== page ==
Sophomore Maya Desai is no stranger to chest scars. Her dad is a pediatric cardiologist ― someone who specializes in heart issues ― and she used to spend a lot of time around his post-surgery patients, particularly children and young adults.
“My dad works with a camp for kids with heart disease, so I’ve grown up around these kids and seen the scar and everything,” Maya said.
So it was ironic when, in late June, she learned that she would be receiving a scar of her own.
Maya was having chest pains all summer, but she hadn’t thought much of it. Even after visits to the ER, the agitation was dismissed as stress-related, and Maya was told to relax more. It was only after her doctor found a “heart murmur,” a tell-tale sign of more serious problems, that anyone began to worry.
“In the beginning, I was kind of freaking out,” Maya said, referring to her initial reaction to the diagnosis. “I found out I was going to have surgery… I called my friend and was crying a lot on the phone. That was a shock.”
One of the hardest parts for a patient receiving a diagnosis can be the sheer complexity of the issue. When doctors explain complications, some meaning can be lost under all the medical terminology; due to the professional nature of the interactions, the relationship between a doctor and patient is not as intimate that of a parent and child.
Maya acknowledges that it was sometimes difficult to ask her cardiologist all the questions she wanted to ask ― so she turned to her dad.
“I like to know everything,” Maya said. “I know that can be scary, but I like to know everything, all the risks. It was hard for me to ask [my dad] certain questions like, ‘Seriously, what’s the possibility that I’m not gonna wake up?’ but it was good to talk about that.”
However, thanks to her medical team and possibly a bit of luck, the surgery went better than anyone could have hoped. Maya’s valve didn’t need to be entirely replaced, meaning that she will essentially have no long-term physical effects from the surgery.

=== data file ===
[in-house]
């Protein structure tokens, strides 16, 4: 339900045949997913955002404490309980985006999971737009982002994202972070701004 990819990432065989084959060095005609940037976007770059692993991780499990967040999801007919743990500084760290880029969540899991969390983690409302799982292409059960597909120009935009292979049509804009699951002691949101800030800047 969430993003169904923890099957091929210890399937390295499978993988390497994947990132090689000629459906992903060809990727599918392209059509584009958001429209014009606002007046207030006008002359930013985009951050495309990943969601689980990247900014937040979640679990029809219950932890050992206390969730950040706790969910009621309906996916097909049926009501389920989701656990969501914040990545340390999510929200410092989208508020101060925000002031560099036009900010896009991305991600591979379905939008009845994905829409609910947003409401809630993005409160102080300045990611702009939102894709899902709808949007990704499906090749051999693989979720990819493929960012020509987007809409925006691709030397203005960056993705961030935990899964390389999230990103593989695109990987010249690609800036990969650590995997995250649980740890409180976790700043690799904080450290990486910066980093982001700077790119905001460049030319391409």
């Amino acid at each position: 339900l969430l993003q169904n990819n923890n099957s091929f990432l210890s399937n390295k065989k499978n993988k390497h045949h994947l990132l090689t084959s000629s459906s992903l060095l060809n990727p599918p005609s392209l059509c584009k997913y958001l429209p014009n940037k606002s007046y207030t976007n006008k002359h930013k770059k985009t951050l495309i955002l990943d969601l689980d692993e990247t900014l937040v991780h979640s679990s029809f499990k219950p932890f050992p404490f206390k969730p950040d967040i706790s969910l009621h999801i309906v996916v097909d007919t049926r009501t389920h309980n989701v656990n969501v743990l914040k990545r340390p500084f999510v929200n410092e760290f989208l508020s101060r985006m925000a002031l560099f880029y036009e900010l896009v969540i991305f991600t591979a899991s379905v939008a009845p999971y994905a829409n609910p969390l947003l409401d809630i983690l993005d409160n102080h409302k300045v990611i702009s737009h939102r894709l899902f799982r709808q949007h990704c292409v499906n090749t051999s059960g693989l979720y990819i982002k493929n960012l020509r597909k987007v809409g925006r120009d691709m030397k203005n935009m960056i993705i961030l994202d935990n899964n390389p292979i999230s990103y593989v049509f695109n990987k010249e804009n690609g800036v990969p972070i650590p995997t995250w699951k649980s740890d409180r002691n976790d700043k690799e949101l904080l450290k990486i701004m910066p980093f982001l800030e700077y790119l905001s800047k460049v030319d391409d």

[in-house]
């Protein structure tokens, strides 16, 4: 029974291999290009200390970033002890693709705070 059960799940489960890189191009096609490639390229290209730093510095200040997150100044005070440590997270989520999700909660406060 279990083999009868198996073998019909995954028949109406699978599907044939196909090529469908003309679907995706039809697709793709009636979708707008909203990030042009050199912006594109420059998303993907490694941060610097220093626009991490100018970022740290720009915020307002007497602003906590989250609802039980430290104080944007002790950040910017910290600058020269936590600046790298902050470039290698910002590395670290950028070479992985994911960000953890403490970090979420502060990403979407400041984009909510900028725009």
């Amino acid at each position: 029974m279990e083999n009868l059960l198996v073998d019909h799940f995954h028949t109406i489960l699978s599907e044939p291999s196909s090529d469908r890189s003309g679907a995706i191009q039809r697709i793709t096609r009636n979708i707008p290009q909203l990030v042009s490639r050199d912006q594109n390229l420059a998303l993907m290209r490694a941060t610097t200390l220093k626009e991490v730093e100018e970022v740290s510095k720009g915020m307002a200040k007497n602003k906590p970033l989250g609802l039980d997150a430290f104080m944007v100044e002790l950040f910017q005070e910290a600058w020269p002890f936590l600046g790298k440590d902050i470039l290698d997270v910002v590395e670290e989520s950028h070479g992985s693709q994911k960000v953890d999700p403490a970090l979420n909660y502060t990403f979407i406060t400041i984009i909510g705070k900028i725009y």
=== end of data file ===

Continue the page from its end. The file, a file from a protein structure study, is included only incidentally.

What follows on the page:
“It was a pretty good stay there,” she said, laughing. “The best part was waking up and everyone telling me that everything went really well, I was going to be fine.”
Maya attributes much of her emotional and physical strength throughout the ordeal to the support of her friends. While she expresses gratitude for the success of her procedure and the proficiency of her medical care, she credits her friends as the foundations for her emotional stability. From phone calls to hospital visits and discussions about surgery to arrangements of future plans, she attributes much of her happiness and well-being in this rough period to the presence of those who care about her.
“I really liked having my friends all around me the whole the time in the hospital,” Maya said. “I know it’s different for some people, but… it’s just nice to know that people care.”
Maya extends this feeling to a new friend in her life: her sister.
“[Before the surgery] we didn’t interact very much, we just co-existed,” Maya said. “Now we’re much closer. [My sister] was in the hospital every day, [and] she stayed overnight when she could. Even now, when I don’t need so much help, we’re just a lot closer — talking to each other about things, and hanging out a lot more than we used to… one night, I got really frustrated… so I went into her room and sat in her bed with her, and we just talked all night. It was really comforting.”
After a summer of hospital visits, chest pains, surgery and a week of recuperation, Maya returned to school. She’s now six weeks from surgery, meaning that she can begin to return to the activities she enjoys, like horseback riding. While she will make a full physical recovery, her experience has left its mark, both literally and figuratively, and she has new appreciation for the power of kind words and support.
“Sometimes, even though it sounds cliché, it’s just nice to hear people say that it’s going to be okay.”